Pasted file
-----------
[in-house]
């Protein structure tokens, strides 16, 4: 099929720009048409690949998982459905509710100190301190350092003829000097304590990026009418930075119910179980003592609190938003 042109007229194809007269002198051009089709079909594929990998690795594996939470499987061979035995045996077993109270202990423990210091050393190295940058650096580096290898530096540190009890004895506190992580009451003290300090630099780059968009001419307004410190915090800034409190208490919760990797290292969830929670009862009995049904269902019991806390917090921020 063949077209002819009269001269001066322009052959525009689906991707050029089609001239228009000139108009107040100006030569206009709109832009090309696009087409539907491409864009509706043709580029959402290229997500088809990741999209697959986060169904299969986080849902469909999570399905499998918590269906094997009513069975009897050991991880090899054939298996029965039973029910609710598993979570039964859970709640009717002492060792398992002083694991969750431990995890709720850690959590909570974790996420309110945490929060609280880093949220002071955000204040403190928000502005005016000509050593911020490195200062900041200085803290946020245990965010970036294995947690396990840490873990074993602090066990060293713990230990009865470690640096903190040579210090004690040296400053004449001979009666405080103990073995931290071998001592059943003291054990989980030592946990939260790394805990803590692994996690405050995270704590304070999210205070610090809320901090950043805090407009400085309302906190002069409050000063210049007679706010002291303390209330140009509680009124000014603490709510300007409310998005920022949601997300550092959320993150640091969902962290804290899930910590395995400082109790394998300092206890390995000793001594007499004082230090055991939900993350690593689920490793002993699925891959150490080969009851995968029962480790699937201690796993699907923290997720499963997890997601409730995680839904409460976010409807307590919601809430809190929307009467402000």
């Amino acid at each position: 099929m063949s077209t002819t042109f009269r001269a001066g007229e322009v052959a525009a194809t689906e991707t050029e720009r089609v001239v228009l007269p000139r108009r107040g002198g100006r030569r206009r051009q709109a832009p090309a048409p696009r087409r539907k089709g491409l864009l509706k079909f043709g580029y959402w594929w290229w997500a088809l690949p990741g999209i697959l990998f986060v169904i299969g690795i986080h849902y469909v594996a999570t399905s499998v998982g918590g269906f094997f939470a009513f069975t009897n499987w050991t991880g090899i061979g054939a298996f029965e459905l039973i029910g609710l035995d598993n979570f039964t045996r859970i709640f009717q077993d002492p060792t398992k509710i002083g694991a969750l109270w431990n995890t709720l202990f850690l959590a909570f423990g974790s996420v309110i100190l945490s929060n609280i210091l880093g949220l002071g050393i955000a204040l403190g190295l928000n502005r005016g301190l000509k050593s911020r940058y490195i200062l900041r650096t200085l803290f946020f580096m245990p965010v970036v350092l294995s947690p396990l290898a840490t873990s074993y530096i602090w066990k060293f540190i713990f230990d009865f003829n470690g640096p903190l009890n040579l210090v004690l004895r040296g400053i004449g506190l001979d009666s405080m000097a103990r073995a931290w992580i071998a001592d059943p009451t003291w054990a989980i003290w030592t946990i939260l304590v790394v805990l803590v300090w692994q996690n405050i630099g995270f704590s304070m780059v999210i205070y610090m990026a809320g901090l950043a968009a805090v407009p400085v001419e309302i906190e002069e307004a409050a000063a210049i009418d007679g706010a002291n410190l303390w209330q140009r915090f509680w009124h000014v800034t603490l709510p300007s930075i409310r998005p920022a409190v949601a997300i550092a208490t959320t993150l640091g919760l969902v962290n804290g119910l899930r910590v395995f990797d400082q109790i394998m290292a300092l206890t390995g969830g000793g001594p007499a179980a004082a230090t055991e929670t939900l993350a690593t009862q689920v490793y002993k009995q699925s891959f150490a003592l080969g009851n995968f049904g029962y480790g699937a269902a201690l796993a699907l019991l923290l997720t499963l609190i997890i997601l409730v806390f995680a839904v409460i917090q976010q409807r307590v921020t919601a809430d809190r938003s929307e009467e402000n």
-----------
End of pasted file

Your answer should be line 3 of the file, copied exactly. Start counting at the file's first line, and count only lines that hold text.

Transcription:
């Amino acid at each position: 099929m063949s077209t002819t042109f009269r001269a001066g007229e322009v052959a525009a194809t689906e991707t050029e720009r089609v001239v228009l007269p000139r108009r107040g002198g100006r030569r206009r051009q709109a832009p090309a048409p696009r087409r539907k089709g491409l864009l509706k079909f043709g580029y959402w594929w290229w997500a088809l690949p990741g999209i697959l990998f986060v169904i299969g690795i986080h849902y469909v594996a999570t399905s499998v998982g918590g269906f094997f939470a009513f069975t009897n499987w050991t991880g090899i061979g054939a298996f029965e459905l039973i029910g609710l035995d598993n979570f039964t045996r859970i709640f009717q077993d002492p060792t398992k509710i002083g694991a969750l109270w431990n995890t709720l202990f850690l959590a909570f423990g974790s996420v309110i100190l945490s929060n609280i210091l880093g949220l002071g050393i955000a204040l403190g190295l928000n502005r005016g301190l000509k050593s911020r940058y490195i200062l900041r650096t200085l803290f946020f580096m245990p965010v970036v350092l294995s947690p396990l290898a840490t873990s074993y530096i602090w066990k060293f540190i713990f230990d009865f003829n470690g640096p903190l009890n040579l210090v004690l004895r040296g400053i004449g506190l001979d009666s405080m000097a103990r073995a931290w992580i071998a001592d059943p009451t003291w054990a989980i003290w030592t946990i939260l304590v790394v805990l803590v300090w692994q996690n405050i630099g995270f704590s304070m780059v999210i205070y610090m990026a809320g901090l950043a968009a805090v407009p400085v001419e309302i906190e002069e307004a409050a000063a210049i009418d007679g706010a002291n410190l303390w209330q140009r915090f509680w009124h000014v800034t603490l709510p300007s930075i409310r998005p920022a409190v949601a997300i550092a208490t959320t993150l640091g919760l969902v962290n804290g119910l899930r910590v395995f990797d400082q109790i394998m290292a300092l206890t390995g969830g000793g001594p007499a179980a004082a230090t055991e929670t939900l993350a690593t009862q689920v490793y002993k009995q699925s891959f150490a003592l080969g009851n995968f049904g029962y480790g699937a269902a201690l796993a699907l019991l923290l997720t499963l609190i997890i997601l409730v806390f995680a839904v409460i917090q976010q409807r307590v921020t919601a809430d809190r938003s929307e009467e402000n």